U.S. OPEN : Pioline Is His No. 1 Problem : Men’s semifinals: Sampras moves to top of rankings after beating Volkov, but it won’t mean much if he loses in final to Frenchman, a winner over Masur.


Can the Wimbledon champion, an American with a straightforward tennis game of serves as hard as concrete and groundstrokes so flat you could slip them in an envelope, beat a Frenchman who has never won a tournament but goes in swinging like the doors of a bistro?

Hey, anything’s possible this year at the U.S. Open, which is offering us a final between Pete Sampras and Cedric Pioline.

Sampras, who assumed the No. 1 ranking the moment his 16th ace bounced swiftly past Alexander Volkov on Saturday, also carries the label as the favorite as he lopes into the final today against Pioline.

After blasting his way past an increasingly disinterested Volkov, 6-4, 6-3, 6-2, in the semifinals, Sampras said he is prepared to deal equally with both lofty expectations and the high-flying Pioline.


“Today, I was expected to win, I came through,” Sampras said. “I’m expected to win tomorrow, and I’ll go out and do what I do and hopefully things will work out.”

It’s probably not going to be at all easy against Pioline, the 24-year-old from Paris who worked his way into his first Grand Slam final with a 6-1, 6-7 (7-3), 7-6 (7-2), 6-1 victory over Wally Masur in the first semifinal.

Pioline, who is 0-2 against Sampras, faces as difficult an assignment as Sampras, but not the same pressure to win.

“Oh, he is going to be tough,” Pioline said. “I mean, he is very good player. He is the top player.”


For Sampras, it is his third U.S. Open final in the last four years. At 19, he became the youngest U.S. Open champion when he won in 1990. Last year, he lost to Stefan Edberg.

When the new computer rankings are released Monday, Sampras will once again be No. 1, but it could be a hollow milestone if he fails to sidetrack Pioline.

Moments after defeating Masur, Pioline already was busy making an accounting of Sampras’ assets.

“Good serve, good forehand, good backhand, good volley, good smash, good legs, good mental, good player,” he said.


Good luck, Cedric.

Volkov had almost no luck against Sampras. He didn’t get a single break-point opportunity and lost in 1 hour 48 minutes.

“He’s No. 1 player, what else, I don’t understand,” Volkov said. “What else you want me to tell you? You want me to tell you he serve well? Yes, he serve well. Everyone on the court can tell you he serves well, and you ask me, fine.”

Sampras served well, all right. He won 38 of 40 points on his first serve and appeared to be ready to take on the first Frenchman to reach the U.S. Open final in 61 years.


Pioline got to the final first. Masur hung tough until the fourth set, which was over before you could throw a shrimp on the barbie.

There was one strategy, Masur decided.

“To come back, you need the guy to choke,” Masur said. “You could read his body language and see that he wasn’t getting nervous at all.”

Instead, Pioline was getting ready for his Grand Slam final debut. To get there, he not only needed to forget about how he upset Jim Courier and Andrei Medvedev in pressure-packed matches, but also to forge past the wily Masur.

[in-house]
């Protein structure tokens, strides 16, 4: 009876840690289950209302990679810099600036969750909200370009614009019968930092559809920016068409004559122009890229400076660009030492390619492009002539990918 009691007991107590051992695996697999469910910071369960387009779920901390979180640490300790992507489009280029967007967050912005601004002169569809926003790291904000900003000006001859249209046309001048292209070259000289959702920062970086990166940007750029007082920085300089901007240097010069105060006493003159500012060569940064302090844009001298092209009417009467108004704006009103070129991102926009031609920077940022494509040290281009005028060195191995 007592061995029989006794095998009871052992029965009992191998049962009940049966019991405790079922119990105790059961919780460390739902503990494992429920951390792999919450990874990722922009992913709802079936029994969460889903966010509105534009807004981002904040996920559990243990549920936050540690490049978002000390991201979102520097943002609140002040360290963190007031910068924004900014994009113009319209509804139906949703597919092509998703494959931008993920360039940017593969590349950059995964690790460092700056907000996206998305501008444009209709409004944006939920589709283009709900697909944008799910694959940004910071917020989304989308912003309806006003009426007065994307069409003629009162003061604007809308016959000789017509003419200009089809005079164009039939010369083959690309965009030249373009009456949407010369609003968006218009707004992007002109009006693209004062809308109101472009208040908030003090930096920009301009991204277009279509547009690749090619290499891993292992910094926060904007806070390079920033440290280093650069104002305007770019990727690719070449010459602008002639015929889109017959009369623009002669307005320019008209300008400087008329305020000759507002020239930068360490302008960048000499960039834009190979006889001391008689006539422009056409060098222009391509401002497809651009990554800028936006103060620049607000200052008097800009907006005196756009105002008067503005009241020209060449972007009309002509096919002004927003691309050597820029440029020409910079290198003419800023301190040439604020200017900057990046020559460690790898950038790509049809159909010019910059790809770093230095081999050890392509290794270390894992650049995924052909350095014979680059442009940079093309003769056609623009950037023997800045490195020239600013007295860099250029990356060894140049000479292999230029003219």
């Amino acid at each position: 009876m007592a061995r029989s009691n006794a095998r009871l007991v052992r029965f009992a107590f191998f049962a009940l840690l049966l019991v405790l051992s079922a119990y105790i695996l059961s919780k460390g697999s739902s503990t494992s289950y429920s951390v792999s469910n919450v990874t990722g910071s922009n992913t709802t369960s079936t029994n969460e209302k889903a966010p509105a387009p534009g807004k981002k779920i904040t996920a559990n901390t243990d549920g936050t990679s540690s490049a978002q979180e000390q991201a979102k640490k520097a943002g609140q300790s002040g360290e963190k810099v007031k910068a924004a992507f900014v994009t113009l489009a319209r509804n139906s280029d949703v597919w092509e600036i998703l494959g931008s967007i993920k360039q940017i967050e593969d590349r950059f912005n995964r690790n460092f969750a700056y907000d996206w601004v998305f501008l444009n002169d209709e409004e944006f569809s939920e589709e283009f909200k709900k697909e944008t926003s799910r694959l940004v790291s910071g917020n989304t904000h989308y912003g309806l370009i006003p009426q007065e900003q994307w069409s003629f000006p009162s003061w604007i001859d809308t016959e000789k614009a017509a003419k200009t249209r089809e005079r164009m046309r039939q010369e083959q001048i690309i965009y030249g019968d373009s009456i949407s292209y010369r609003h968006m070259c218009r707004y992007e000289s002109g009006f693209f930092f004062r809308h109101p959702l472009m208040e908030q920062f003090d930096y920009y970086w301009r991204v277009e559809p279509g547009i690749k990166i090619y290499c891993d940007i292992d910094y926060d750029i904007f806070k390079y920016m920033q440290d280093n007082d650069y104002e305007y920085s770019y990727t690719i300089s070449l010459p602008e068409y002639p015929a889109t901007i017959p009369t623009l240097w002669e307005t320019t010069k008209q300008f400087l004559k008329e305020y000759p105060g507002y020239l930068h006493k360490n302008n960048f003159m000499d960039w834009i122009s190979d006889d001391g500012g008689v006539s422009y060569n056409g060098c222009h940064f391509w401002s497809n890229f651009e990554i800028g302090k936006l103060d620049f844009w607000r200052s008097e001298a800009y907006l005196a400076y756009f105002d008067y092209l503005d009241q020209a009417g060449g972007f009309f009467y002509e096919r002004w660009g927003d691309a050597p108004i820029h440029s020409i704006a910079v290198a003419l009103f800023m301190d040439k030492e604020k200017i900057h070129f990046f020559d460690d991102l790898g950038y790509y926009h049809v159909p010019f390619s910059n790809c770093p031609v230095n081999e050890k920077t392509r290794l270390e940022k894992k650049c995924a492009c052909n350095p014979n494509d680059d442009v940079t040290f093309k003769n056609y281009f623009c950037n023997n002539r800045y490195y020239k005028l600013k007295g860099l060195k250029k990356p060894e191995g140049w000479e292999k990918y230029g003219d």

Pioline said the best way to do that was to chill out.

“For this one, I was very cool,” he said. “I mean, I was very good, very good. I hope it is going to continue.”

Maybe so, although Sampras’ hot serve has been known to take some of the frost off even the coolest competitor. In any event, Pioline was plenty cool from the third set on, saving four break points in the third set and winning the tiebreaker in a breeze, with Masur dribbling a weak backhand into the net on set point.

With a two sets-to-one lead, Pioline needed only 28 minutes to wrap it up, leaving Wally to wonder if it might have been different if he had converted even one of his seven break-point chances.


“On some key moments, I didn’t do any damage,” Masur said. “He had too much game for me at certain periods of the match.”

As for Volkov, the critical period of his match was right after he lost the first set. Sampras earned a set point on Volkov’s serve with a booming forehand down the line, then cashed it in when Volkov knocked a forehand long.

The rest of the way was predictable, given Volkov’s reputation of, well, not trying too hard when he gets behind.

The match ended when Sampras splattered the middle of the court with one last ace and Volkov didn’t budge. He didn’t move a foot, an arm or an eyebrow in an effort to reach the ball.


“I won the second set, I could see him just kind of, I don’t know, lose interest,” Sampras said. “I think he knew he was in trouble.”

Another kind of trouble arrives in the final.

“Anything can happen,” Sampras said. “Hopefully, I’ll serve well and give it my best shot.”

U.S. Open Notes


Attention, Cedric Pioline: For what it’s worth, five times in the last seven years the player who won the first men’s semifinal wound up winning the final. The only exceptions were Ivan Lendl in 1987 and Pete Sampras in 1990. Pioline played the first semifinal Saturday. . . . Ellsworth Vines, 81, who was a straight-set winner in 1932 over the last Frenchman to reach the U.S. Open final, watched Saturday’s matches at his home in La Quinta. Said Vines of his 6-4, 6-4, 6-4 victory over Henri Cochet: “That was a long, long time ago.”

The U.S. Open is the richest tournament of the year, awarding $9.02 million. Men and women receive equal prize money, the only Grand Slam that follows such a practice. First-round losers won $8,000. Graf earned $535,000 for winning the women’s title, Helena Sukova $267,500 as runner-up. . . . Nicole London of Rolling Hills and Julie Steven of Wichita won the junior girls’ doubles title, defeating Hiroko Mochizuki and Yuka Yoshida of Japan, 6-2, 6-3.